Back to Blogging with Random Thoughts…

1)  Yesterday, we went to see The Hobbit:  The Desolation of Smaug.  I enjoyed it a lot.  What an ending!  I don’t think I will give anything away if I say that many of the people around us, including me, burst out laughing at the end.  But it has me wondering if that is the typical reaction.

2)  If you look closely around ¾ of the way into the movie, you will see two pugs wandering around in Laketown.  One of them looks suspiciously like our Olive.

3)  Speaking of movies, my son Evan got me the complete set of the Harry Potter movies for Christmas.  I watched the first one last night.  Carrie got me a jar of date syrup and a book.  She knows my weak spots.  I got a light box from Greg.  That should provide loads of fun for me when I get it set up.

4)  Every year I get the family a new board game or two to play during the holidays.  This year I got two:  Munchkin and Thanks a Lot!  We enjoyed Munchkin but only played it once.  We played Thanks a Lot! until we went through the whole deck of cards.  It is non-competitive and a lot of laughs.  I won all but one of the matches so it is my new favorite game.

I decided to hang my big glass balls on the tree this year.  They were glad to get the exposure.
5)  I got to the half-way point of my Flickr 365 on Christmas Day, which is also my half-birthday.  I have managed to keep up so far.  Hoping I am on the down-ward slope.  Carrie, who started her 365 on New Year’s Day, is really close to the end.  If she can do it, I can do it.  Right?



Sunday, December 22, 2013

Ode(ish) to Burgess and Asta…

The other night I was watching Star Trek:  The Next Generation.  Yes, I am a nerd, okay??  The episode was “Schisms,” Star Date 46154.2.  It’s the one where Mr. Data (the android, for those non-nerds out there) was giving a reading of his original poetry.  One of the poems he prefaces with the explanation that throughout the ages, poets have written poems to those who have had a profound effect upon their lives and the poem he is about to recite is an ode in honor of one who has had a profound effect upon his life…his cat Spot.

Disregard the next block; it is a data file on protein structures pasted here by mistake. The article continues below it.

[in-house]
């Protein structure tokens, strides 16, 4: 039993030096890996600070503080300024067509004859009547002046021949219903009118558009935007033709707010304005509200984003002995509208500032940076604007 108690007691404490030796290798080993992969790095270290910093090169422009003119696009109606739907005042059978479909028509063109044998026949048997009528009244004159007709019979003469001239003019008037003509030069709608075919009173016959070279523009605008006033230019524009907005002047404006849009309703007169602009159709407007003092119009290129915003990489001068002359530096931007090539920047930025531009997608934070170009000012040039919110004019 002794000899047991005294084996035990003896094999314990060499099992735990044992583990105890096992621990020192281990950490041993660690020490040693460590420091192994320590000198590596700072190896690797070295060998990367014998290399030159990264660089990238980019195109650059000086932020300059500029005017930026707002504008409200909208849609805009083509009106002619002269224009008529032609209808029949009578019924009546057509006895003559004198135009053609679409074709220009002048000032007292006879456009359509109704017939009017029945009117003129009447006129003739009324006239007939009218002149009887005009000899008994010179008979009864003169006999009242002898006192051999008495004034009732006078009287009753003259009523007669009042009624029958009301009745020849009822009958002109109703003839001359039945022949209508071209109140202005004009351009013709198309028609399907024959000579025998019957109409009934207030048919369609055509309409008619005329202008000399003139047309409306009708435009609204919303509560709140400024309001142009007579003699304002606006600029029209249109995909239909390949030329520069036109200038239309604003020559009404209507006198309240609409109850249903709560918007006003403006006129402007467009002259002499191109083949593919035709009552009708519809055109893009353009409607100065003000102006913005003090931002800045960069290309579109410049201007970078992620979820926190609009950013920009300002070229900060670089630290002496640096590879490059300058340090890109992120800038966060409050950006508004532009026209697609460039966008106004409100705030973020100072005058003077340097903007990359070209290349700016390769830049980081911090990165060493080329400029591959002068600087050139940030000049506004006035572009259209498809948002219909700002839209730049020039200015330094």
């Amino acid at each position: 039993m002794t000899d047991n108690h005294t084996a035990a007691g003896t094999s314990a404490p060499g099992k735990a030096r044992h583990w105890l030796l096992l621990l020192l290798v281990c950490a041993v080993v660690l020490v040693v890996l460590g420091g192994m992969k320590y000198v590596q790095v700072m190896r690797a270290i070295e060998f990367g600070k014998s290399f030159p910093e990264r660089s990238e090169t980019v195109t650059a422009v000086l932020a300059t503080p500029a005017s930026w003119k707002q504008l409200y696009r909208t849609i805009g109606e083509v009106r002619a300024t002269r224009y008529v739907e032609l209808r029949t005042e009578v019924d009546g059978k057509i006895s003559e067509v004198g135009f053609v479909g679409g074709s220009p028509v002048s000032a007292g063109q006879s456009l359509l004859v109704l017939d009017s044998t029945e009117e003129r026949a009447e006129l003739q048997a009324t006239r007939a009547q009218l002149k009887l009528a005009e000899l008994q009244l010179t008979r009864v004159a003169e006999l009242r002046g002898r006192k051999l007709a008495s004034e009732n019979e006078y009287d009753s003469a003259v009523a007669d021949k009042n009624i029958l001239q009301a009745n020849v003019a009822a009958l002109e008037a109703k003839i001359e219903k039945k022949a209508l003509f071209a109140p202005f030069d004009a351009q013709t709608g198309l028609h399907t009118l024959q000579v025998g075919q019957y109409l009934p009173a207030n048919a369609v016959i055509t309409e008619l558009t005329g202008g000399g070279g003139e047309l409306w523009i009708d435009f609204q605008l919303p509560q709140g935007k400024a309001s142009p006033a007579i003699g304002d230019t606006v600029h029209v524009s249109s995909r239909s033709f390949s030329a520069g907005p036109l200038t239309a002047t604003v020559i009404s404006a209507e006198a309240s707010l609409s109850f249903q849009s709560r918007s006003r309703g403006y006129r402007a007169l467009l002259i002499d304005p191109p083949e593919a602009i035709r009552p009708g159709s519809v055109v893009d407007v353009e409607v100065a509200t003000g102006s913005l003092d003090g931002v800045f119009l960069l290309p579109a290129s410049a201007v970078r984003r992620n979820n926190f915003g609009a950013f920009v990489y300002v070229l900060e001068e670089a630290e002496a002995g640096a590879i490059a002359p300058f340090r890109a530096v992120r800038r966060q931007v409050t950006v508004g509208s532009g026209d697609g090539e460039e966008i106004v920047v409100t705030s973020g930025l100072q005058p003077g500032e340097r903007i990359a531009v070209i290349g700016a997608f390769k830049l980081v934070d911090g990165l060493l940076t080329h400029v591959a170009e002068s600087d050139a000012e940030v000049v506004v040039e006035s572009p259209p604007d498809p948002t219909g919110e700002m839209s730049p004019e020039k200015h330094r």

Watching this sent me time traveling, remembering my cats.  I’ve had five cats in my adult life and, without exception, they have all had profound effects on me.  But I’m not a poet so I won’t be reciting any odes here.

The cats I miss the most at this point were the last two to leave us.  They were littermates that we got from a friend of ours who taught at the local elementary school.  Therefore, we named the male Burgess Elementary School Hale.  Burgess was a cat who had a personality as large and important as his name.  He was a handsome, Maine Coon(ish) cat with big paws that almost covered the palms of my hands.

But in spite of his size, he was very quiet when he wanted to be and quite graceful.  He was an agile and efficient mouser and the very best lap warmer in the wintertime.  I rarely sat at my computer without him sitting here on me, so every email I sent had a Burgess hair in it.

Burgess shows off the Lion Cut that he got every summer.
He was doglike in being a shameless beggar for food and had a real lazy streak in him.  He didn’t mind us laughing at him as some cats do.  He was gregarious and comical.

He rolled out of bed, but didn't bother to go back and waited patiently while I took his picture.  Silly guy!
His sister was Asta Charles Hale, named for the dog in The Thin Man series by Dashiell Hammett.  She was the rare cat who loved water and was a sink-sitter.

The last few years of her life, she took a shower every morning with my son Evan when he was home.  She would come out wet and with spiked hair, but looking very self-satisfied.

She liked to tag team with Burgess on mouse patrol and was also responsible for helping me trap two snakes that got into our house so that I could set them free.  Burgess would have killed them.  Asta was a Buddhist in practice and by nature.

She was our greyhound Tigger’s best friend.

Asta outlived both Burgess and Tigger and once Burgess left us, she took up residence on my lap.  She learned to accept Olive, the pug, as part of her family.  She was an adaptable, affectionate little soul.

I miss them both so much and consider them to be my true and valued friends.

Ode to Spot by Data

Felis catus is your taxonomic nomenclature,
An endothermic quadruped, carnivorous by nature;
Your visual, olfactory, and auditory senses
Contribute to your hunting skills and natural defenses.

I find myself intrigued by your sub-vocal oscillations,
A singular development of cat communications
That obviates your basic hedonistic predilection
For a rhythmic stroking of your fur to demonstrate affection.

A tail is quite essential for your acrobatic talents;
You would not be so agile if you lacked its counterbalance.
And when not being utilized to aid in locomotion,
It often serves to illustrate the state of your emotion.

O Spot, the complex levels of behavior you display
Connote a fairly well-developed cognitive array.
And though you are not sentient and do not comprehend,
I nonetheless consider you a true and valued friend.

I probably won't post again until after Christmas day but I hope I have time to visit your blogs.
  In any case, I hope you all have a very Merry Christmas and Happy Holidays all around!

Saturday, December 21, 2013

Dark of winter...

I don’t have Seasonal Affective Disorder or SAD as it is called, so I have to admit that I don’t really understand it.  I don’t dismiss it, but I don’t understand it.  You see, I have always liked winter.  I find a blue winter sky dazzling, new fallen snow beautiful, the cold refreshing and the darkness comforting.